It’s National Read A Book Day in the US and International Literacy Day on September 8th, so we thought we’d join in the fun. Here are some of the books that having been preoccupying us over the summer.

Nikki Whaites, Deputy Director, International Programs

Escape from Camp 14 – I love non-fiction and this is a fascinating story of the first known person to be born in and escape from a prison camp in North Korea.

The Immortal Life of Henrietta Lacks – this is the incredible story of the immortal cell line called HeLa and the ethical issues around medical research. I’m realize this isn’t the most riveting description, but if you like non-fiction and incredible life stories, this is a true must read.

Unbroken – Probably more known for being a film directed by Angelina Jolie, as with all great stories the book came first. Unbroken is the true story of an American Olympian who was captured and held as a prisoner of war during World War II.

Michael Dodsworth, Director, Human Resources

I have been reading “The Road To War” by Richard Overy and Andrew Wheatcroft.  The book examines the reasons why each of the major participants in World War II went to war.  It’s a fascinating account (to me at least) of the international political and economic landscape in the early 20th century, the aftermath of World War I, the crumbling of the old colonial/imperial world order, massive social change on a global scale and the mavericks who tipped the scales towards global conflict.

I didn’t really decide to read this book over the summer; it’s just coincidence that it resonates with the work we do.  It speaks to the notion that nothing justifies war, and that those behind wars are blinded by their own self-serving rationalizations of the world around them and megalomaniac tendencies.  It does so in a stark, factual manner without labouring over moral issues or value judgments.

Roberto Estrada, Grants Manager

I am currently reading Passion Capital by Paul Alofs. It is not a new book but a friend suggested to read it. I found it an excellent one and I can highly recommend to everyone. It is a book that  describes success stories from companies, not for profit organization, etc.  that have based their success from the term passion capital that has a formula of energy + intensity + sustainability and are concepts that good leaders use to create long lasting value.  The term passion capital is based on seven principles: creed, culture, courage, brand, resources, strategy and persistence. Organizations that survive over the long term are the ones that have passion capital.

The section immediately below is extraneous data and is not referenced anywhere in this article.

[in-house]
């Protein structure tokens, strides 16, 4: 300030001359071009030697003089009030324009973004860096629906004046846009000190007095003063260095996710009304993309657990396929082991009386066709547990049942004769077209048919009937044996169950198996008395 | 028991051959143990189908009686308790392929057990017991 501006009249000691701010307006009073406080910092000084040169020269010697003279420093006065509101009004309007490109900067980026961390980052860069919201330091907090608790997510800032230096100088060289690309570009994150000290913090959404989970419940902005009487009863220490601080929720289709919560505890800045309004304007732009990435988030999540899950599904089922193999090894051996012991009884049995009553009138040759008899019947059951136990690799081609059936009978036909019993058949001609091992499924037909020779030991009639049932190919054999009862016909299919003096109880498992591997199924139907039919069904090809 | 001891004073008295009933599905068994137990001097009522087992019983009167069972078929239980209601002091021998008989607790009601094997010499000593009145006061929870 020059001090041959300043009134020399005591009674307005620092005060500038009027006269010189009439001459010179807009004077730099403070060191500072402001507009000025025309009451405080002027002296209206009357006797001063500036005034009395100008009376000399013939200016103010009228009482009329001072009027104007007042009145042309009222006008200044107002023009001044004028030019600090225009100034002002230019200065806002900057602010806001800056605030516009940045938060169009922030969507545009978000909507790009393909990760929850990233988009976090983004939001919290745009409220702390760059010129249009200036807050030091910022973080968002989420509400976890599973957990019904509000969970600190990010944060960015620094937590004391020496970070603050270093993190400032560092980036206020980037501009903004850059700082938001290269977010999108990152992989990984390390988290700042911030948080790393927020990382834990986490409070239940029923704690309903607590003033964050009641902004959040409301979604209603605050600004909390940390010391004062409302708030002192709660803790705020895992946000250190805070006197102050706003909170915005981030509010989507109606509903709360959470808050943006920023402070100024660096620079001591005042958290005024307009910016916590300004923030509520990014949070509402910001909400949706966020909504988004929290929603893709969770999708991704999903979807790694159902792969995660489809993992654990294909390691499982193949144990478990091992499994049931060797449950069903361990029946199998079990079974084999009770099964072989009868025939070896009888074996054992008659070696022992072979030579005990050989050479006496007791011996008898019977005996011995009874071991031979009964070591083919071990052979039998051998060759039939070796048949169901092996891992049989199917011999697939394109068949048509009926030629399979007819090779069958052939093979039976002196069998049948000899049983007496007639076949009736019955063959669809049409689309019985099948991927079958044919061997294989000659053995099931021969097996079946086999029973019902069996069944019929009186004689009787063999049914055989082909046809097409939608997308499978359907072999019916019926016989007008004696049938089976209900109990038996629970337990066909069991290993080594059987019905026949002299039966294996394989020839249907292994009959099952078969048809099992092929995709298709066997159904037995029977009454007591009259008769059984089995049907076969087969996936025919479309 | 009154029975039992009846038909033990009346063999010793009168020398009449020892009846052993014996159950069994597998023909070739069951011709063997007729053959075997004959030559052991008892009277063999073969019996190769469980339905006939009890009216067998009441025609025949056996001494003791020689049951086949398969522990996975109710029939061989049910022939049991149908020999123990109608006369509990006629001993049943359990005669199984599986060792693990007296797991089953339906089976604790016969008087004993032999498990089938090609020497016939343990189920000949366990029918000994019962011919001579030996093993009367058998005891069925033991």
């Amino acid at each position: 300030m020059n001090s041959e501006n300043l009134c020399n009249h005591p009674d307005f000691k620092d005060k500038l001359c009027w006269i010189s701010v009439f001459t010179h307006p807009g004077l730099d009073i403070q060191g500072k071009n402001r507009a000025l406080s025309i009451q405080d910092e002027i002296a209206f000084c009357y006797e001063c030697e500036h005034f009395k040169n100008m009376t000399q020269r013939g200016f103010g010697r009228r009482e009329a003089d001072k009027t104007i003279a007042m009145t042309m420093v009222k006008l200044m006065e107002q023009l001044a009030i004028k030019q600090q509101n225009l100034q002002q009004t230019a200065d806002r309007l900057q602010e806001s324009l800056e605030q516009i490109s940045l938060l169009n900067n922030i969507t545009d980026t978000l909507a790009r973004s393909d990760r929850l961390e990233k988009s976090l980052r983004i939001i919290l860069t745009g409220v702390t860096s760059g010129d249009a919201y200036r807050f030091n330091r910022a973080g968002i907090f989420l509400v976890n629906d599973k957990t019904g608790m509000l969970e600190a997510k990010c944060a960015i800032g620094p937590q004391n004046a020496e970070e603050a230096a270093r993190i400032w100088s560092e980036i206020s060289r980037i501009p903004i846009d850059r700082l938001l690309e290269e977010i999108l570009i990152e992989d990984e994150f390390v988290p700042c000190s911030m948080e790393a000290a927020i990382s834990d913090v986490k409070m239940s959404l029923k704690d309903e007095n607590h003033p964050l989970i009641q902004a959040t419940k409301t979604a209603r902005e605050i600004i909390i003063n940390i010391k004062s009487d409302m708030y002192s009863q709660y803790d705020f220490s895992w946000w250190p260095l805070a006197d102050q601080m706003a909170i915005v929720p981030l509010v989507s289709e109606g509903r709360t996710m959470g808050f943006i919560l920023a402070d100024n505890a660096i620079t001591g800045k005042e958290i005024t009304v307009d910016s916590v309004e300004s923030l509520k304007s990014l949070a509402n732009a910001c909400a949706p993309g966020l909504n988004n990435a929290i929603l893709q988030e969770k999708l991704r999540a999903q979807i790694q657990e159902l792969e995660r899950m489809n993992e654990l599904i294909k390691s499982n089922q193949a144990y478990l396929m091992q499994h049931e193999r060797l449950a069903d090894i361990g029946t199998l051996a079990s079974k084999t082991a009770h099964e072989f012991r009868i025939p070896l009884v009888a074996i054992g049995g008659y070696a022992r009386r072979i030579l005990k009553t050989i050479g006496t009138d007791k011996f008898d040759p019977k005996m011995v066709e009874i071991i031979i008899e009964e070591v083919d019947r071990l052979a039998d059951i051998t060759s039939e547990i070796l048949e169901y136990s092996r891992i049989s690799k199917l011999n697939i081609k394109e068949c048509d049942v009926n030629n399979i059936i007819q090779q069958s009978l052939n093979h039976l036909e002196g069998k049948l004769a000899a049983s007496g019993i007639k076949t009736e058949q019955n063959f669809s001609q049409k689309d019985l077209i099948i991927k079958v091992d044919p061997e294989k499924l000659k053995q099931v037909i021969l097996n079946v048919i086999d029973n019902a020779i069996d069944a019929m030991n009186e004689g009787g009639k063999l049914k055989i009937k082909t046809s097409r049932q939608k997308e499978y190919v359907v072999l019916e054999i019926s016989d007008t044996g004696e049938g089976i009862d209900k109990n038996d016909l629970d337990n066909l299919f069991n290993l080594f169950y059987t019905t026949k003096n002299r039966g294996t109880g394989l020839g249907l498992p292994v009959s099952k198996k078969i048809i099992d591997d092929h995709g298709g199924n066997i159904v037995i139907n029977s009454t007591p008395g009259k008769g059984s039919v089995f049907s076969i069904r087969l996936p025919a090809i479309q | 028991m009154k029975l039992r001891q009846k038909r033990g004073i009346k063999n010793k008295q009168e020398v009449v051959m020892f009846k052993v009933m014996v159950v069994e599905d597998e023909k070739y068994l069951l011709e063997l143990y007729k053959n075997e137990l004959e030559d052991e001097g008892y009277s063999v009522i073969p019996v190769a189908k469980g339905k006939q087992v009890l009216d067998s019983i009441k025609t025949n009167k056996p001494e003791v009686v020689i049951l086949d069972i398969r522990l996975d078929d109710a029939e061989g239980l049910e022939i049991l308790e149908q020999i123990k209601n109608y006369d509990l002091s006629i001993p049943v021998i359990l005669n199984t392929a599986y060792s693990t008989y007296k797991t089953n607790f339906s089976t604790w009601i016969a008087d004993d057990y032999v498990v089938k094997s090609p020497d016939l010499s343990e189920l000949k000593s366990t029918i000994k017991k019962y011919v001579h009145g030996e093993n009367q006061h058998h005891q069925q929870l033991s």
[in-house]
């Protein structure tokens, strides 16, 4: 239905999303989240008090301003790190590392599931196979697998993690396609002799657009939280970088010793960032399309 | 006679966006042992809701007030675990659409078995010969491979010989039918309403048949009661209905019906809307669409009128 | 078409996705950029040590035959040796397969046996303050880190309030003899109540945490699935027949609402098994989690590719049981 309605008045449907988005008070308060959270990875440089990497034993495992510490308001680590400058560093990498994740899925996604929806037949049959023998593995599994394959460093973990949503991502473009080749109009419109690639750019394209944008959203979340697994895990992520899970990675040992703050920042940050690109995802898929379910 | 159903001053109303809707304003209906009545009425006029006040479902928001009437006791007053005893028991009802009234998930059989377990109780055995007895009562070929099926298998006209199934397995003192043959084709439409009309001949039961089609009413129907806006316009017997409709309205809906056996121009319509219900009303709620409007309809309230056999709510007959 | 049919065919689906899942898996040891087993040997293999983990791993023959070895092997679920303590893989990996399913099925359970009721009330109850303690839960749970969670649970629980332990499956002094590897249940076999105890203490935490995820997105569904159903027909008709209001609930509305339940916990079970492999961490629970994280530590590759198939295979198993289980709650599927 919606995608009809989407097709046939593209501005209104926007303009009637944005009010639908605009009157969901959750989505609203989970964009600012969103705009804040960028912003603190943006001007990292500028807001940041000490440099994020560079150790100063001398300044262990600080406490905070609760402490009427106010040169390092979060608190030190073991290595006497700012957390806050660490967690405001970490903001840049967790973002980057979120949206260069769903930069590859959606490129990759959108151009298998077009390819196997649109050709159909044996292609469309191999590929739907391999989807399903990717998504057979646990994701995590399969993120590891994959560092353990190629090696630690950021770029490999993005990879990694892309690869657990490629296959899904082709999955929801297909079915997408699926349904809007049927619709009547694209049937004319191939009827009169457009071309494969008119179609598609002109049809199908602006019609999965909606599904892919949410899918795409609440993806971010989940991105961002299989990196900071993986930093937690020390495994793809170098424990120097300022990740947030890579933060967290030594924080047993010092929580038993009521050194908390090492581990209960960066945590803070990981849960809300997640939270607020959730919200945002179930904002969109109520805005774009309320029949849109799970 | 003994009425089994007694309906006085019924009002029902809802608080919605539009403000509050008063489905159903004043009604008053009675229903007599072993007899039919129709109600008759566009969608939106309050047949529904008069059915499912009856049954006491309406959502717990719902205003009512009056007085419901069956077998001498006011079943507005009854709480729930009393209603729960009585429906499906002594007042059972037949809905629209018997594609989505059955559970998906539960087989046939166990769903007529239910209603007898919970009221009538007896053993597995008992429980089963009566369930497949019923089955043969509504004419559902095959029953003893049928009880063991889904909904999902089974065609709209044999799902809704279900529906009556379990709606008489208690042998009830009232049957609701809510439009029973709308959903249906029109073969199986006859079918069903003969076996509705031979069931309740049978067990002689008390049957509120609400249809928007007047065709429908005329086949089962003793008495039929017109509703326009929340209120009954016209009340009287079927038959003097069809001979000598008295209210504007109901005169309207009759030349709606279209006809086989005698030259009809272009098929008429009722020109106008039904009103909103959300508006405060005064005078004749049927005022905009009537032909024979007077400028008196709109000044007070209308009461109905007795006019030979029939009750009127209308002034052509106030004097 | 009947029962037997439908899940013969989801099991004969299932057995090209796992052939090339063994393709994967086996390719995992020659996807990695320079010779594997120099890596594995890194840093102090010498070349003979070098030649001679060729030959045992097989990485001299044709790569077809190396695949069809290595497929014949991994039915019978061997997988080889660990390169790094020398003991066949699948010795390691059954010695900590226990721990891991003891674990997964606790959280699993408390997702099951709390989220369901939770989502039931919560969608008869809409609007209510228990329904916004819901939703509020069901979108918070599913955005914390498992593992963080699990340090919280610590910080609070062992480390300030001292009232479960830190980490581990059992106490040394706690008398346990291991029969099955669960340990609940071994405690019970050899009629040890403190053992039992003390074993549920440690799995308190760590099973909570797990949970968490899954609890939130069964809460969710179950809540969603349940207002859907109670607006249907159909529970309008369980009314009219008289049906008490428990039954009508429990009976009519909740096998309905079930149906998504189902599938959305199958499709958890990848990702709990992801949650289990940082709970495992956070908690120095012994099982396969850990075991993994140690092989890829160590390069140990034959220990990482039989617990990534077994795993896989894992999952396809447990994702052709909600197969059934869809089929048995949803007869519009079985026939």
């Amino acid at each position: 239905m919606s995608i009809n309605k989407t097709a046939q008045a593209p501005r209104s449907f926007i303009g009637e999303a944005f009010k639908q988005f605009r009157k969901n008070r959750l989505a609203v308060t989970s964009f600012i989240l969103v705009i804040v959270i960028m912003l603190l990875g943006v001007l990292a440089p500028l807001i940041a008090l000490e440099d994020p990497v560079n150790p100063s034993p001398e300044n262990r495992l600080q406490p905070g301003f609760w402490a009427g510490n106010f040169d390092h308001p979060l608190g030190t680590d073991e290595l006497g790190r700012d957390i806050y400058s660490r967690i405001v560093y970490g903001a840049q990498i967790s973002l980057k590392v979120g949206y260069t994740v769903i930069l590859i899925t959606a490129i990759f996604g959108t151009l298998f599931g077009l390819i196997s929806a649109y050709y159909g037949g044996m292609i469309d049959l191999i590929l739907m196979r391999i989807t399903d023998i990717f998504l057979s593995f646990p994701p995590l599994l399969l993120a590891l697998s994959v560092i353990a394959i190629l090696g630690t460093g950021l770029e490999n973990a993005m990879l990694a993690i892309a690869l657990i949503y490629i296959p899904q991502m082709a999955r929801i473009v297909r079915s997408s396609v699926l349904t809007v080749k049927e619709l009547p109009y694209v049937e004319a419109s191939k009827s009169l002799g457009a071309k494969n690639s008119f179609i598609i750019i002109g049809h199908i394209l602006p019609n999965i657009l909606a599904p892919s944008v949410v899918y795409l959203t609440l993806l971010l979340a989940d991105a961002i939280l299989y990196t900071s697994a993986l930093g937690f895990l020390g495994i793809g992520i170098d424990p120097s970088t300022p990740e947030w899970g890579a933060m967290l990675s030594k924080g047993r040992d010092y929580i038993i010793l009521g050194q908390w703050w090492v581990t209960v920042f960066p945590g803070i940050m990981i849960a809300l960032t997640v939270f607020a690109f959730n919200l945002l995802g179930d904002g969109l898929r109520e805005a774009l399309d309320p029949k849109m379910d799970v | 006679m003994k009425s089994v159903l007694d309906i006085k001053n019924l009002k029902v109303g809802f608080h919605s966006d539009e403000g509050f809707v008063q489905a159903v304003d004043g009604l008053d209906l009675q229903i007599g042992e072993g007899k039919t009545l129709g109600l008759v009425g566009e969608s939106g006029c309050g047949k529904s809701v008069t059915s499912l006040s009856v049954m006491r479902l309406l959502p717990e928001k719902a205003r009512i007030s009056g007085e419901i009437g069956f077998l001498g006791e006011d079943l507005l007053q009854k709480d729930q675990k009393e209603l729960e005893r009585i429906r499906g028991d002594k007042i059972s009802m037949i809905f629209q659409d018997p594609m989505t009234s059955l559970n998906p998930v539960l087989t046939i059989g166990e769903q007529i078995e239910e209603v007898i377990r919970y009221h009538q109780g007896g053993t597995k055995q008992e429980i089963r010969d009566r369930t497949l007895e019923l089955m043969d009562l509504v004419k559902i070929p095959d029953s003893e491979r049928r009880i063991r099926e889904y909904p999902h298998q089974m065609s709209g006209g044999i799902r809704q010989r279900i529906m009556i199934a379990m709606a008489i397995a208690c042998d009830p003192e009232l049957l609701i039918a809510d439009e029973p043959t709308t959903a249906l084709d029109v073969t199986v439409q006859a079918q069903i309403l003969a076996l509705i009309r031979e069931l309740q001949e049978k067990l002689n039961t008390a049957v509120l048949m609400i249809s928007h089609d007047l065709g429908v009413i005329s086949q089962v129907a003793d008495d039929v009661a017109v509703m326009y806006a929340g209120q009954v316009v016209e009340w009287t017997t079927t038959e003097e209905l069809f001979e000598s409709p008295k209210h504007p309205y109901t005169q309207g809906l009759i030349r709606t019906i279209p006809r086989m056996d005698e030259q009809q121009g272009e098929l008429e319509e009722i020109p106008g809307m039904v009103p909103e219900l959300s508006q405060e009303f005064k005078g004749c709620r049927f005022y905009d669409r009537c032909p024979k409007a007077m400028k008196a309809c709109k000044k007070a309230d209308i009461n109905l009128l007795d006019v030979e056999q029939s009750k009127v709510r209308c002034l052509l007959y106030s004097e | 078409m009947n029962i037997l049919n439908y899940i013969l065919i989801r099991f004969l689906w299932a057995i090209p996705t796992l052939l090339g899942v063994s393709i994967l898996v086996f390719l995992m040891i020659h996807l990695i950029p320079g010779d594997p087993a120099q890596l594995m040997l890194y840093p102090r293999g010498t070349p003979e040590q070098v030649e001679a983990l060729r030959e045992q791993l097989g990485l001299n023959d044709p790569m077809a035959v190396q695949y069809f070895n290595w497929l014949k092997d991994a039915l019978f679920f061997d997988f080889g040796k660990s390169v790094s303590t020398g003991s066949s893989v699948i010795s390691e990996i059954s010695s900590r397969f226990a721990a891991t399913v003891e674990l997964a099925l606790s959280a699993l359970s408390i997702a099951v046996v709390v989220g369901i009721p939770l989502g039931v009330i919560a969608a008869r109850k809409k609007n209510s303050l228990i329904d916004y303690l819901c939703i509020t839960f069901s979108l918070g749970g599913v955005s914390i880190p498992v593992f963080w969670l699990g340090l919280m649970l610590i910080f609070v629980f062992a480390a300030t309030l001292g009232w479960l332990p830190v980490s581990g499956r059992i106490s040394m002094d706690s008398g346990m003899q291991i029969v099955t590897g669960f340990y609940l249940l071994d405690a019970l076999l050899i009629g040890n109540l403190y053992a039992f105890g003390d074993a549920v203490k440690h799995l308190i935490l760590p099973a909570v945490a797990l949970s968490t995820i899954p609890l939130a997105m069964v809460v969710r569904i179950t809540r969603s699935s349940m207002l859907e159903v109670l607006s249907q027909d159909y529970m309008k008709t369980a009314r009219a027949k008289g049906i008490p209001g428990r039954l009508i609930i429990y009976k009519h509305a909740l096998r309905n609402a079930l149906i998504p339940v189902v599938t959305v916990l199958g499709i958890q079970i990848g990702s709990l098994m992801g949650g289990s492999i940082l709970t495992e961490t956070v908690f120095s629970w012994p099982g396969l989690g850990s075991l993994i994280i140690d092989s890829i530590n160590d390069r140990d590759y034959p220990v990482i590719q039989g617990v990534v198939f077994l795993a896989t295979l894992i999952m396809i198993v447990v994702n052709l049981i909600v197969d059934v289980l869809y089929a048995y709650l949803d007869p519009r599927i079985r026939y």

Brock Warner, Senior Manager, Development

“Wonderland: How Play Made the Modern World” by Steven Johnson

I’ve been a big fan of Steven Johnson’s since seeing his PBS show How we Got to Now, then reading Where Good Ideas Come From. He uses an engaging storytelling style to bring to life examples of how play and playfulness set in motion some of the most innovative technology we use every day. There’s also a great podcast by the same name to accompany the book.

Francois Kenny, Communications and Research Assistant

I’ve read a couple of books this summer, More Good News by David Suzuki and Holly Dressel. Call of the Wild and White Fang by Jack London. Walden by Henry David Thoreau. On the Road by Jack Kerouac.

James Topham, Director of Communications

For me, the dark politics of this summer – culminating in Charlottesville – have strongly influenced my reading. Earlier in the summer I read Toni Morrison’s beautiful Song of Solomon and James Baldwin’s essential Another Country. They are both fantastically well written novels with America’s racial intolerance as an ever present backdrop. In the wake of the overt displays of racism that we have seen in recent weeks, I turned to White Rage by Carol Anderson. It is a clear-headed and traumatic history of the systematic oppression of black people in America since the Civil War, and speaks to how the Black Lives Matter movement today is not so much a result of black rage but rather a response to white anger at black achievement. To understand the present, as they say, you need to know the past.



Share Tweet